Buying Eurail Passes

We just got our Eurail passes to travel by train while in Europe and wanted to share some information and tips that may be helpful to you if you’re trying to figure out whether to buy these passes and which option to buy. This was by far the biggest purchase for our trip, even more than our plane tickets. Ultimately, it will be well worth it since travelling by train is such a convenient way to travel across Europe. We got our passes in the mail much faster than we expected, which was a nice bonus!

Here’s a few tips we learned during the process:

Buy Early – We weren’t able to buy our passes when Eurail was having a sale in the Spring. We had to wait until Summer when they tend to jack up their prices. We still feel we got a good value but we could have saved hundreds of dollars if we’d bought earlier in the year, since they use dynamic pricing, meaning their prices fluctuate over the course of the year.

Get Your Discount – If you’re travelling with at least 1 other person and you’ll be travelling together the whole time, then make sure to get your 15% discount offered by Eurail for groups. You’ll see a checkbox for this when selecting your pass.

Go 2nd Class if Possible – Unless you really like first class, there’s not much difference between first and second class on the trains in Europe according to everything we’ve read from experienced travelers online. Some passes require you to buy first class (like the Global Pass) but many give you the option to buy 1st or 2nd. We also read that travelling in second class tends to give you more opportunities to socialize and meet locals and other travelers, since many 1st class riders are business people who are working on their laptops or just want to be left alone. I have no idea if that’s true since I haven’t actually been there yet, but this is what we’ve read during our research.

Do Your Homework – Read up on how Eurail passes work, where you’ll be able to go, the pricing, etc. In some cases, buying a Eurail Pass may actually not be the best way to go, depending on where you’re travelling and how long. You’ll also need to know how many travel days you’ll need (I recommend estimating a little on the higher end just in case!).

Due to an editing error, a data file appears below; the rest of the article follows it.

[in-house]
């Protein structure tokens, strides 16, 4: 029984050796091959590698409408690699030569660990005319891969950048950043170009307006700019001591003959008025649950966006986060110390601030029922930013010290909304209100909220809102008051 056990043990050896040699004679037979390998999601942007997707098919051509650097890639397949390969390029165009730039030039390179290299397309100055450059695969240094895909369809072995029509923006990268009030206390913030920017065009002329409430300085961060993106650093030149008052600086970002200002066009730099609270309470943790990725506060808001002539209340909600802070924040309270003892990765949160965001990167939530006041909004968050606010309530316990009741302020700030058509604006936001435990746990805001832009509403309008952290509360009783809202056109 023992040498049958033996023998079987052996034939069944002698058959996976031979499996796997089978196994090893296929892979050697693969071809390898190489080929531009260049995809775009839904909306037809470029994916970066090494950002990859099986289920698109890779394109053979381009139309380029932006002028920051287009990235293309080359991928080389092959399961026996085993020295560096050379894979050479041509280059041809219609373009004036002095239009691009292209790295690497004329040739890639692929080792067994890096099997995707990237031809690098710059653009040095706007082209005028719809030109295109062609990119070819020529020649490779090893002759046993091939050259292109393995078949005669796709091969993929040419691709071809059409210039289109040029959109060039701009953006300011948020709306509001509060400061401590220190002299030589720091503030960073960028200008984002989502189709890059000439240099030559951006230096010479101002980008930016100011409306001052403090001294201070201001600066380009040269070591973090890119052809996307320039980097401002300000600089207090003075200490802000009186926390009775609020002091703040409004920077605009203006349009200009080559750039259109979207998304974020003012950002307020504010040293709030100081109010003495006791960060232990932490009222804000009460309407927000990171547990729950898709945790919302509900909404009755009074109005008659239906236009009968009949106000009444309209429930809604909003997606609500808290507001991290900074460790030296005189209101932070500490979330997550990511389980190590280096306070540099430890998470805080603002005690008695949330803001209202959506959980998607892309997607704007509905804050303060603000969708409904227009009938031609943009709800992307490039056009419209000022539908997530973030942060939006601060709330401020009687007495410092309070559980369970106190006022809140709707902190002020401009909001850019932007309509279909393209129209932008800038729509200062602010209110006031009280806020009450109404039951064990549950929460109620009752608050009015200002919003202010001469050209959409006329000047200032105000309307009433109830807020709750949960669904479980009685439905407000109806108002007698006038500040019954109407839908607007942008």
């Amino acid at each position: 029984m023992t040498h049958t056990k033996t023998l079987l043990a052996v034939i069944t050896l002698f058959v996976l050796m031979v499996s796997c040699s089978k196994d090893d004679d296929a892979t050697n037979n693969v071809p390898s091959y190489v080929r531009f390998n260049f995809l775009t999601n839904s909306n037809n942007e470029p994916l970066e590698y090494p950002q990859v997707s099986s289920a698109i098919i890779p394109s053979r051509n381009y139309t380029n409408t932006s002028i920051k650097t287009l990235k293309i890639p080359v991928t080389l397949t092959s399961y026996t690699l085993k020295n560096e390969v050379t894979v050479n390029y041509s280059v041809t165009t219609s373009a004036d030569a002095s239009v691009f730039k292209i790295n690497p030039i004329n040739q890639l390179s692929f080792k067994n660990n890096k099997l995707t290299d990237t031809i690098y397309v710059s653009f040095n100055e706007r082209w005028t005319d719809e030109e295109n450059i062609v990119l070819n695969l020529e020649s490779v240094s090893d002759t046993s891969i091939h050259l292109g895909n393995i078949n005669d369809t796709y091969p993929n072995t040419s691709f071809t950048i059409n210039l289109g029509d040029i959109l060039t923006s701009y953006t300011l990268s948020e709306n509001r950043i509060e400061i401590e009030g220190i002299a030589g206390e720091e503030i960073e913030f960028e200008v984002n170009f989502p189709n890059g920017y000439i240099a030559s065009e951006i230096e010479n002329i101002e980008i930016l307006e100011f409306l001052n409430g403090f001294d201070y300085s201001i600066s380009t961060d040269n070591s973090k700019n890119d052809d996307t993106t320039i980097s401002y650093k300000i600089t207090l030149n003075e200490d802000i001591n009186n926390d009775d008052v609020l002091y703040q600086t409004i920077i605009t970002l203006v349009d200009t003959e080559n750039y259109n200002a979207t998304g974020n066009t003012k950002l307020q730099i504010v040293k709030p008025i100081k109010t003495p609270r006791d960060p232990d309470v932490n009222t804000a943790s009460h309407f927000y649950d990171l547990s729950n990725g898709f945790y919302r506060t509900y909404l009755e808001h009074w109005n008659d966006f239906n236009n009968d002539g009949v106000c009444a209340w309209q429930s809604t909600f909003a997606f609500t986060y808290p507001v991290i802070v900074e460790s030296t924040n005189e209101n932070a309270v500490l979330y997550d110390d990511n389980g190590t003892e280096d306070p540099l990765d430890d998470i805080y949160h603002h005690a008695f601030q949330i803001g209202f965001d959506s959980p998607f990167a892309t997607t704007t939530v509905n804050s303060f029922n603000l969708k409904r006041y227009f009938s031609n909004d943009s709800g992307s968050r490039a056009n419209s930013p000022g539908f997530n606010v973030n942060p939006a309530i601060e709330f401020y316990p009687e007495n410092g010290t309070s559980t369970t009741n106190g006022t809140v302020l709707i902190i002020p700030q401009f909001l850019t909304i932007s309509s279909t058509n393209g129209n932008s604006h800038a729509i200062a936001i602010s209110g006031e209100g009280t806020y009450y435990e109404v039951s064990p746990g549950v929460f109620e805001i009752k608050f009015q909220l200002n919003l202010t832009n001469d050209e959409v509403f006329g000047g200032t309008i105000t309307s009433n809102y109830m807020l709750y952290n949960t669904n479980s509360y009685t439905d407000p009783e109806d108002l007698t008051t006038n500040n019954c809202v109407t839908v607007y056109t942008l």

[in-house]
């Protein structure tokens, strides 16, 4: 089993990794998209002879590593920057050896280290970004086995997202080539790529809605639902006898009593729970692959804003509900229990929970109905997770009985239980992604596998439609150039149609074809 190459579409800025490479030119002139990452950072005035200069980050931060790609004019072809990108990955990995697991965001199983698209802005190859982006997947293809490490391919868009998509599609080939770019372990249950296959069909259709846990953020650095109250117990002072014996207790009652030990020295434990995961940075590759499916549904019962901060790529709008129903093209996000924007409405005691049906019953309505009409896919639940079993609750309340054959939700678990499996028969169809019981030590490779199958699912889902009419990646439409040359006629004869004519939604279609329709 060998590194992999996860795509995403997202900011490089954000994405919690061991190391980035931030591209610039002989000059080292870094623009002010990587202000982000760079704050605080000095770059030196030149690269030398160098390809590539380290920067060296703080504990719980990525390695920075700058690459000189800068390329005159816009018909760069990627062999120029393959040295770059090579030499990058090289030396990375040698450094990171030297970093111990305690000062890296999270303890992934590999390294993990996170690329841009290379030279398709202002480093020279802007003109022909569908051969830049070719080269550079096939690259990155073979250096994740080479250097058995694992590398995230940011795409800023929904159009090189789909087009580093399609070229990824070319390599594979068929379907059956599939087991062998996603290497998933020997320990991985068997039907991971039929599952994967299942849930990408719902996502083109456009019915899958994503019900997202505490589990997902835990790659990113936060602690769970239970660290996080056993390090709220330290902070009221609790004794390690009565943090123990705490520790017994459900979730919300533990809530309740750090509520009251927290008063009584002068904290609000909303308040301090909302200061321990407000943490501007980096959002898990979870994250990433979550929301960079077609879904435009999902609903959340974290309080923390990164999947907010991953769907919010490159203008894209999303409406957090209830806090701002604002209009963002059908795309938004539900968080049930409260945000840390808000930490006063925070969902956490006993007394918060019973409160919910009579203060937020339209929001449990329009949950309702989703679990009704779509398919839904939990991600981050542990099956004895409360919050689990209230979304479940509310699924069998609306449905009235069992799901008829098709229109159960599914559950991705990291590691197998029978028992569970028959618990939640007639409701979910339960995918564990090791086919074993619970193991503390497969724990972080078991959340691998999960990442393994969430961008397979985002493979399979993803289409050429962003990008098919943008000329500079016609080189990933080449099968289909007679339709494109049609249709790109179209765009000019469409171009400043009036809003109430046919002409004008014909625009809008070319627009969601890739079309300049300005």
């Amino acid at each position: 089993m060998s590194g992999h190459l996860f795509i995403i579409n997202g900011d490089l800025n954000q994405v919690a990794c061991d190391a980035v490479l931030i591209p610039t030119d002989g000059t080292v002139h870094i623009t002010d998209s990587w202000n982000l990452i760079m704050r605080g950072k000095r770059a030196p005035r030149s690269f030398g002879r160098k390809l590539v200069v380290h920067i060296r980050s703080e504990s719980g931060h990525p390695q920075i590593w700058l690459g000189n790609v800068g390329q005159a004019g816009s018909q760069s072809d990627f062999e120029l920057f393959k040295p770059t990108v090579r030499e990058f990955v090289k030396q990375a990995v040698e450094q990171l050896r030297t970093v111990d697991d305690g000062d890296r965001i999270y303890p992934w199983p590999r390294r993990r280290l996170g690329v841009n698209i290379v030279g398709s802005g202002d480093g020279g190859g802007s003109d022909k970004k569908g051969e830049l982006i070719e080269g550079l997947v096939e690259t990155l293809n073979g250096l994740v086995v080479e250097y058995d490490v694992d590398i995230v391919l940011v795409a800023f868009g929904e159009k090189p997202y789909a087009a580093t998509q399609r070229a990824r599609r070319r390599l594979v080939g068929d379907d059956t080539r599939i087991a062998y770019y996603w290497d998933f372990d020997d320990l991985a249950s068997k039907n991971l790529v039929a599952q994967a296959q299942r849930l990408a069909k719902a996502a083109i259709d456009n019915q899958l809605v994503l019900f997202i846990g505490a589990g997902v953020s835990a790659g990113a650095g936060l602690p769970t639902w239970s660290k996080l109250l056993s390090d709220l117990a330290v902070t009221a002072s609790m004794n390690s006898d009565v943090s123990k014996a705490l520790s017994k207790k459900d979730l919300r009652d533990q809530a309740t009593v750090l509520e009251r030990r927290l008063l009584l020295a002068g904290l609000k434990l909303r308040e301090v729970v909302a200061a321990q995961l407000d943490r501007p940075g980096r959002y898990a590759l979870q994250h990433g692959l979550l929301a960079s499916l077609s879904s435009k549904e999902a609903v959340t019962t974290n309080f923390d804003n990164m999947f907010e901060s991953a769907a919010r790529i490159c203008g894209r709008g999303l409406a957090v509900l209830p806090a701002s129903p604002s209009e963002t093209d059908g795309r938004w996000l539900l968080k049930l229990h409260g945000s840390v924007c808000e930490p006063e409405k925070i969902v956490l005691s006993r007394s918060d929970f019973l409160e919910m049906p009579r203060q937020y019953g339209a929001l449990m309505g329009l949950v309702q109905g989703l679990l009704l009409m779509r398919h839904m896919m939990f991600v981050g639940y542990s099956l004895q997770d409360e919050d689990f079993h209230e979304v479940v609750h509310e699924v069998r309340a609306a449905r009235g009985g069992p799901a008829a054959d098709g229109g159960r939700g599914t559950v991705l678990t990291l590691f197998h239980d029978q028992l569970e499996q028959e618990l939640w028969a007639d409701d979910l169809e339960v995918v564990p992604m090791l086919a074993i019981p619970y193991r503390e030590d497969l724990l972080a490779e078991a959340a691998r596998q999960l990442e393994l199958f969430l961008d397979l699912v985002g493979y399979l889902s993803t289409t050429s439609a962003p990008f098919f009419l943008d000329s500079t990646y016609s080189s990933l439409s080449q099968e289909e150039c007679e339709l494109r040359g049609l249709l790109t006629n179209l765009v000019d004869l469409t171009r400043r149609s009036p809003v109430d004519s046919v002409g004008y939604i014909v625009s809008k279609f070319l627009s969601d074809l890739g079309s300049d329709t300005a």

We decided to buy two separate 2-country “Select” passes. One pass is for travelling in France and Italy and one is for France and Spain. Each travel pass is good for up to 10 days of travel over a 2 month period. This may seem like an unusual way to go but these are the reasons we went this route:

  1. More Flexibility – We get double the travel days (20 days total) compared to buying a 10 day pass with 3-countries. This allows us to travel more, especially in France where buying individual train tickets tends to cost more compared to Italy and Spain. We’re travelling with an open-ended itinerary as we want to be able to be spontaneous, so this is ideal for us. Also, since you can only use the travel days within the 2 month window after activating each pass, this allows us to save one set of passes for later in the trip since we’re planning to go for about 3 months total.
  2. Better Value – This seems counter-intuitive at first. Buying a 3-country Select pass for 2 people for 10 travel days in 2 months for France, Italy, and Spain would have run $1152.00 based on current prices (including 15% discount for travelling together). Buying two 2-country passes costed us a total of $1688.00. However, we get a total of 20 travel days instead of 10. This means the price per travel day is $115.20 for the 3-country pass compared to $84.40 per day for the 2-country passes. Keep in mind those prices are for both of us as well; the cost would be half for a single traveler. We’ll also be making side trips outside of Italy, France, and Spain, but we figured it would be more cost-effective to buy individual tickets or even flying for those trips rather than forking out $2500-$3500 for a 2 or 3 month continuous Global Pass which allows you to travel anywhere in Eurail’s service area in Europe.

If you’re thinking of buying Eurail passes, weigh your options carefully. For many, buying 2 or 3 country Select Passes may be a better option. For others, buying a Global Pass may be best. If you’re visiting mainly one country, then a One Country Pass is obviously your best deal. Also, in some cases, flying within Europe can be the same or lower in cost than taking a train. One resource we found helpful with deciding what passes to buy was Rick Steve’s site. He has great info on Eurail passes and very handy train fare maps that give you a better idea of whether buying a Eurail pass is a good value for your trip.

I hope this information is helpful to you and until next time, keep it jolly out there!

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